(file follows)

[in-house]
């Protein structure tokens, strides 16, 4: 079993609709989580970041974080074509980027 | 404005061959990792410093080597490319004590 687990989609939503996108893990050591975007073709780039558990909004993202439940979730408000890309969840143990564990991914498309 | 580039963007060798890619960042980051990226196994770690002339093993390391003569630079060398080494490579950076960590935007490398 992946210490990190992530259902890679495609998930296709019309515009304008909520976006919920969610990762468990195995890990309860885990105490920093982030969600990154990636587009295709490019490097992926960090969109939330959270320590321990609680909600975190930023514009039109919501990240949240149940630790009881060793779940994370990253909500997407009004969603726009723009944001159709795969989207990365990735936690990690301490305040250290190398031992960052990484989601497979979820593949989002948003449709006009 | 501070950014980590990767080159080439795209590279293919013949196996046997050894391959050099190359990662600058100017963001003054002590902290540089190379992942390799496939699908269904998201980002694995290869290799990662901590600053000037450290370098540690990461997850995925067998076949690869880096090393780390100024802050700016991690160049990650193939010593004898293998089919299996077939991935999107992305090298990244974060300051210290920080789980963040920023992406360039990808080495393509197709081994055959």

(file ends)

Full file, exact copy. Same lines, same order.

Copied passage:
[in-house]
């Protein structure tokens, strides 16, 4: 079993609709989580970041974080074509980027 | 404005061959990792410093080597490319004590 687990989609939503996108893990050591975007073709780039558990909004993202439940979730408000890309969840143990564990991914498309 | 580039963007060798890619960042980051990226196994770690002339093993390391003569630079060398080494490579950076960590935007490398 992946210490990190992530259902890679495609998930296709019309515009304008909520976006919920969610990762468990195995890990309860885990105490920093982030969600990154990636587009295709490019490097992926960090969109939330959270320590321990609680909600975190930023514009039109919501990240949240149940630790009881060793779940994370990253909500997407009004969603726009723009944001159709795969989207990365990735936690990690301490305040250290190398031992960052990484989601497979979820593949989002948003449709006009 | 501070950014980590990767080159080439795209590279293919013949196996046997050894391959050099190359990662600058100017963001003054002590902290540089190379992942390799496939699908269904998201980002694995290869290799990662901590600053000037450290370098540690990461997850995925067998076949690869880096090393780390100024802050700016991690160049990650193939010593004898293998089919299996077939991935999107992305090298990244974060300051210290920080789980963040920023992406360039990808080495393509197709081994055959």